In "Sailing to Byzantium," the distinction is drawn between the temporal world of nature and an intentional world of ideals and artistic achievements. The aging protagonist, embittered by the loss of youth, learns to celebrate the "monuments of unaging intellect," of soul's "magnificence" which is to say that he dwells upon artistic creations, in which a sense of timelessness is achieved. He imagines leaving the world of the body and going to Byzantium to assume the lasting form of an artificial bird, to sing forever in the Emperor's court. There is a sense that Yeats's protagonist is aware of the vanity of this dream, aware that Byzantium is a mere "artifice of eternity," which we may take as evidence that Yeats himself had lost faith in the (higher reality of the intentional world. Regueiro, however, manages to come up with some truly odd conclusions based on this poems. The protagonist, she says, by "reducing intricacy to simplicity," falls into "the silence of simple things" and so loses his creativity (Regueiro, 40). For her, the bird, being mechanical, does "not sing at all" since it sings "of what is past, or passing, or to come" a conclusion which I find to be bewildering (Regueiro, 31). As the poet (who never really leaves the temporal, but is "sail-ing") witness "the death of the protagonist's creativity,' he is distinct from that protagonist and thus "is denied access" to the intentional eternal (Regueiro, 123). Here are two themes that recur in Regueiro: the denied entry into the world of the imagination, and the silencing of the poetic voice in the attempt to enter into the unity of being. In "Sailing to Byzantium," the poet never "really" enters Byzantium, it is true (neither does the protagonist, for that matter); but there is no "real" access to an imaginary world, only an imaginary access via the persona or protagonist. But isn't this just the way in which a poet can resolve the dialectic while affirming both of it's halves? That is, the "real" poet, as a temporal being, remains; yet he at times enters the imaginary and produces poetry, then returns. Where is the dialectic? Of course, the poet has not escaped death and the ravages of time, but who ever promised him that unity of being (whatever that is, other than just being himself with imaginative mind and temporal body in the world) was eternity of being? (Cf. "I never promised you a rose garden" an Eden in which flowers Eternal Beauty!) Again, it seems that for Regueiro there must be an absolute choice between the real and the imaginary.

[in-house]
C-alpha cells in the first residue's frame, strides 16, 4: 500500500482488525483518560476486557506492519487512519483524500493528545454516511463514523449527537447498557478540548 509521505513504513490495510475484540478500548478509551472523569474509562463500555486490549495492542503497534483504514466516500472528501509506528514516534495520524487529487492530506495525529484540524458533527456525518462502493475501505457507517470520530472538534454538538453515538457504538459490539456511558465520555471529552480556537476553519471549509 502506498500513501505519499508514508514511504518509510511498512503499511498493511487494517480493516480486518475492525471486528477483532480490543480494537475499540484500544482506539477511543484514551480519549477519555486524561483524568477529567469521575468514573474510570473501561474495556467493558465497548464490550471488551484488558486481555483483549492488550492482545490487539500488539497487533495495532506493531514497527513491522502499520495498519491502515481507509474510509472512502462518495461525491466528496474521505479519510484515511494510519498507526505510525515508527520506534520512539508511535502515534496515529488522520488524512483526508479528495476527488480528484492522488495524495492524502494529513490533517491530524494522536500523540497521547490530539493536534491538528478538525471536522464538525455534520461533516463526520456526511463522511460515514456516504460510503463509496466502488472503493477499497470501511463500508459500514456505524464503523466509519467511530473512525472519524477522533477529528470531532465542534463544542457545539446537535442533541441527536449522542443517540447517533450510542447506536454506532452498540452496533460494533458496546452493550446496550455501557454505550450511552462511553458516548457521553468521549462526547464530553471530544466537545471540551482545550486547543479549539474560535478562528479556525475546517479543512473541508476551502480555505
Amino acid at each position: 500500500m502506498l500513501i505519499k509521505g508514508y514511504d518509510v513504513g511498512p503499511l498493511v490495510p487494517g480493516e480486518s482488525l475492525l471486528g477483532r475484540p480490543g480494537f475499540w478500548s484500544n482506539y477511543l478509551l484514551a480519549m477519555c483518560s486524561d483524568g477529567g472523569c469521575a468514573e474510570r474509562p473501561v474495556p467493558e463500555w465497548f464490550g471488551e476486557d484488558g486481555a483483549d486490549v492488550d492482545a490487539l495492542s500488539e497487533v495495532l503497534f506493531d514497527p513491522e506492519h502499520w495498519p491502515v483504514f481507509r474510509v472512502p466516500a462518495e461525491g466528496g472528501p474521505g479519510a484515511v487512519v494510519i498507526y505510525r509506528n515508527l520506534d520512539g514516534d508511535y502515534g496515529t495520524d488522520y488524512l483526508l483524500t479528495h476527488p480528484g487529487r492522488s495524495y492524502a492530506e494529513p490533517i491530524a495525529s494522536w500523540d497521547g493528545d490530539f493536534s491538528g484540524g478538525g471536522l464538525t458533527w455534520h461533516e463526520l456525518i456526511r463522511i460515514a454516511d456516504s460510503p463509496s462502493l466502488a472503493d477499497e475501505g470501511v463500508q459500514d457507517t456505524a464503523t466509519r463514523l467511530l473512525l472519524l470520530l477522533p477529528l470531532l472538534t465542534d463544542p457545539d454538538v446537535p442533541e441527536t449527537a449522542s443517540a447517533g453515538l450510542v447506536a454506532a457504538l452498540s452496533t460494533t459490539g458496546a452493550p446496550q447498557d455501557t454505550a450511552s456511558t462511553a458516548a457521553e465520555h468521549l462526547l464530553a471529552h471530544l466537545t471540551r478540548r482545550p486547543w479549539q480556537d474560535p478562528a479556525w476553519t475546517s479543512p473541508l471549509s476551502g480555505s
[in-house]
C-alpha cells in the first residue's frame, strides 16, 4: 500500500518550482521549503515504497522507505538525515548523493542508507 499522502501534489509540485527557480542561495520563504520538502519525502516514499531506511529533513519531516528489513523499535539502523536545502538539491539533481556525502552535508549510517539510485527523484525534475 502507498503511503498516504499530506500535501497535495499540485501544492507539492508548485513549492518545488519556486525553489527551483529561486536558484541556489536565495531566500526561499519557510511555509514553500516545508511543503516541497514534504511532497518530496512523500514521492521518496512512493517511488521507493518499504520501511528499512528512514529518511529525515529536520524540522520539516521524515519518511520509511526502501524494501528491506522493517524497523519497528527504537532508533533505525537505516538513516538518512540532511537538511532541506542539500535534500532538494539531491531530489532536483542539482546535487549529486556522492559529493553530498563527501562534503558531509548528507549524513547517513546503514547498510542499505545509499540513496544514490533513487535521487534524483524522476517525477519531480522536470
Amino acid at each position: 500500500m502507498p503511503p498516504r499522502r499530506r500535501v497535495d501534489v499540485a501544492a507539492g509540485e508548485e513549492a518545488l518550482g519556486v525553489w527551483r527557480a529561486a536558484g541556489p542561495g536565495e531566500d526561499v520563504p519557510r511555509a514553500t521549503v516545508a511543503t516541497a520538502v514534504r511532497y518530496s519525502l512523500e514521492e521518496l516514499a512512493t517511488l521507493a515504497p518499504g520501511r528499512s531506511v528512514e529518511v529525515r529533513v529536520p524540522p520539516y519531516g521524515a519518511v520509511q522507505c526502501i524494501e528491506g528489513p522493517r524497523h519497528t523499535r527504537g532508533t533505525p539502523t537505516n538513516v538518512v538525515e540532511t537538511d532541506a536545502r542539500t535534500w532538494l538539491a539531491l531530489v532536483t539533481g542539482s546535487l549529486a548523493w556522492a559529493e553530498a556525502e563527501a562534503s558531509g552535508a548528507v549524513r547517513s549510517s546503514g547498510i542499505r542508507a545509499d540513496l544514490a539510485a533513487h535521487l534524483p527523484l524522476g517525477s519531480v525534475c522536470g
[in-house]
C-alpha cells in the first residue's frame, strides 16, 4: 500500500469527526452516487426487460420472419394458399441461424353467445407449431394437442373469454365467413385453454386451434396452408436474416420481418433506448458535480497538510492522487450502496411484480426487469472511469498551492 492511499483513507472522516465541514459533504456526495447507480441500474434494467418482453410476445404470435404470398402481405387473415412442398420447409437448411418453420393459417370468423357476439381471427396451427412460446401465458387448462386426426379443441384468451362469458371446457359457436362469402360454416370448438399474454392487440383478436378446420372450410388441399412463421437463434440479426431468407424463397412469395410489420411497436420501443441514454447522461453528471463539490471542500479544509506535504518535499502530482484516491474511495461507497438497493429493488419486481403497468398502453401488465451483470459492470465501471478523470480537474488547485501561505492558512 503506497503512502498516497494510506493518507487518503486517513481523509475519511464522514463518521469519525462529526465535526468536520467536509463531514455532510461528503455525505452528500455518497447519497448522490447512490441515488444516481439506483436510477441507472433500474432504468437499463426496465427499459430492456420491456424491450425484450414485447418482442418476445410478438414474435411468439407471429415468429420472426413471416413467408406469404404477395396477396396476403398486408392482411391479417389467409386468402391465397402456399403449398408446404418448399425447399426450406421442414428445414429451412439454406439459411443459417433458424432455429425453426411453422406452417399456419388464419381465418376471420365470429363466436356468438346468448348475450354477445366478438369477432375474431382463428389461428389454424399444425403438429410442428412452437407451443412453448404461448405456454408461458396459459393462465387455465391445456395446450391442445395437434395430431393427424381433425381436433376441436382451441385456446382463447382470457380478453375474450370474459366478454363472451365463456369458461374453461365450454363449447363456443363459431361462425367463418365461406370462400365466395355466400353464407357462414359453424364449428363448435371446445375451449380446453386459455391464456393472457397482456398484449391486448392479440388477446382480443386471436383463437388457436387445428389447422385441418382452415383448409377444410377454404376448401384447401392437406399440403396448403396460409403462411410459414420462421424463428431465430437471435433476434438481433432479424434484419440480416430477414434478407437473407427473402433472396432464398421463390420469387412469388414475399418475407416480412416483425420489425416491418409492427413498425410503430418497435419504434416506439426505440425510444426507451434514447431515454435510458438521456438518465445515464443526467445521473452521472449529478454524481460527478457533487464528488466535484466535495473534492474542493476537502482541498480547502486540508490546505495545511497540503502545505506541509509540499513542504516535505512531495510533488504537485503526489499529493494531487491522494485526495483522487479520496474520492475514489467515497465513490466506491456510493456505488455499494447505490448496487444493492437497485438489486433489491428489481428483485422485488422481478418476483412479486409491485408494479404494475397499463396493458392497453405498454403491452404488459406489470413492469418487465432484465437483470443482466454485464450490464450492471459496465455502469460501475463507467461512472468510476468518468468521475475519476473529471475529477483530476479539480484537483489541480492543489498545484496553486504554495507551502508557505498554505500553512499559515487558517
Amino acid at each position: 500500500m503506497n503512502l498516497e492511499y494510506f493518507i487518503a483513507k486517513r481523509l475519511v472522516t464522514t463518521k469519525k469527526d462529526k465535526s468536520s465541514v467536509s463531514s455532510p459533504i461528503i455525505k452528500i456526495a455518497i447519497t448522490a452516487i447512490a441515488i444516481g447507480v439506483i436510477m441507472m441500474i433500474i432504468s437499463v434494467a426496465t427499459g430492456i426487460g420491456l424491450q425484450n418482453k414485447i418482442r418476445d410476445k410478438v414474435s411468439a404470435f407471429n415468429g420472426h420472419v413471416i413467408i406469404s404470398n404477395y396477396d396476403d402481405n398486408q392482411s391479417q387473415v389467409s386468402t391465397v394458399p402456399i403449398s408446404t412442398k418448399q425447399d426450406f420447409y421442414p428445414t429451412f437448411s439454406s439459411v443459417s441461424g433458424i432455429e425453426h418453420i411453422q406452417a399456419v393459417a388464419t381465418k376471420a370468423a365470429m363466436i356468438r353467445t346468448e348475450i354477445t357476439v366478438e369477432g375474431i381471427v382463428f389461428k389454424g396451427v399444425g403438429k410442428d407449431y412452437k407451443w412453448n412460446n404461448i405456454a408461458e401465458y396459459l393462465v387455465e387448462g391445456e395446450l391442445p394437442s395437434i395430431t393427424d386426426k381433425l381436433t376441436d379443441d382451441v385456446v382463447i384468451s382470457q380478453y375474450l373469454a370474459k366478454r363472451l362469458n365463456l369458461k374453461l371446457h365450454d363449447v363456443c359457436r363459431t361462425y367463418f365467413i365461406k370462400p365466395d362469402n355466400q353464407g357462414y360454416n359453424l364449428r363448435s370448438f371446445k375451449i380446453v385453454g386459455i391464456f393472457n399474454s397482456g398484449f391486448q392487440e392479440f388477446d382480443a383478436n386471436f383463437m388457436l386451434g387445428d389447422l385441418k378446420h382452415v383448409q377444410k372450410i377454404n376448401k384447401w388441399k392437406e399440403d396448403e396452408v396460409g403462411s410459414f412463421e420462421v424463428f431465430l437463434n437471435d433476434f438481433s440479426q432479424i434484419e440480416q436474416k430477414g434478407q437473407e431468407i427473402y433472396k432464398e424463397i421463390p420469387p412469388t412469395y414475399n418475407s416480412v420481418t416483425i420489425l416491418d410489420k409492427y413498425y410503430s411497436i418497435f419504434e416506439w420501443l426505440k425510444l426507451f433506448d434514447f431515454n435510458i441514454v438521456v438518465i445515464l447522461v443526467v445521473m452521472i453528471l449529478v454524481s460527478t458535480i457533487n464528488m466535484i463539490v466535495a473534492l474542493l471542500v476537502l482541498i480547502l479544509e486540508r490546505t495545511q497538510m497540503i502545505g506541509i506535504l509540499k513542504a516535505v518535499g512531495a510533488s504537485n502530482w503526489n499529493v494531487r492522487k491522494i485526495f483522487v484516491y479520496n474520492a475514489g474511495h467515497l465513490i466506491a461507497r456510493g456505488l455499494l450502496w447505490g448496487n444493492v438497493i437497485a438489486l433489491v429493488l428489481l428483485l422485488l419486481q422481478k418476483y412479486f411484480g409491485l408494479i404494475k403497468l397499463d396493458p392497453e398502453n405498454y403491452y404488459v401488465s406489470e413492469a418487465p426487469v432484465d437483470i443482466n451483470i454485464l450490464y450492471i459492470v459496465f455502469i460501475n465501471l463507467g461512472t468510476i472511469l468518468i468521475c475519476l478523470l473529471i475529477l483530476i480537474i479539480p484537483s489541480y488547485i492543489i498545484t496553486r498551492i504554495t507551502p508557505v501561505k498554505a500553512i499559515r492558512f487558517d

Contrary to Regueiro, Ellmann finds the golden bird in "Sailing to Byzantium" to represent the reconciliation of opposites (the temporal and the eternal) and so symbolize: "1) the poet itself, the created artifact; 2) the protagonist, who fades into it; 3) the poet, who becomes what he creates."[5] Therefore the dialectic is resolved or transcended; yet there is neither a silencing of the poetic imagination nor a distinction between poet and protagonist.

As to the silencing of the poetic imagination: Regueiro seems to equate the loss of self-consciousness and the regaining of unity with the destruction of imagination and thus of poetry. For her, in fact, poetry is primary. This she states clearly in her preface: the danger of solipsism, the ultimate estrangement from the natural, is not the danger of physical death but of "poetic death" the silencing of poetry (Regueiro, 10). She is dealing with "the poet's attempt to balance imagination and reality" and still remain a poet, and sees that he is forced to affirm the temporal "as the only realm where the imagination may continue to exist" (Regueiro, 10). The total immersion in the temporal, too, is out, since it would deny imagination and thus poetry. "What is at stake," she says, "is not the poet's transformation of the world," which he can do "all too easily," but "the existence of poetry itself" (Regueiro, 114).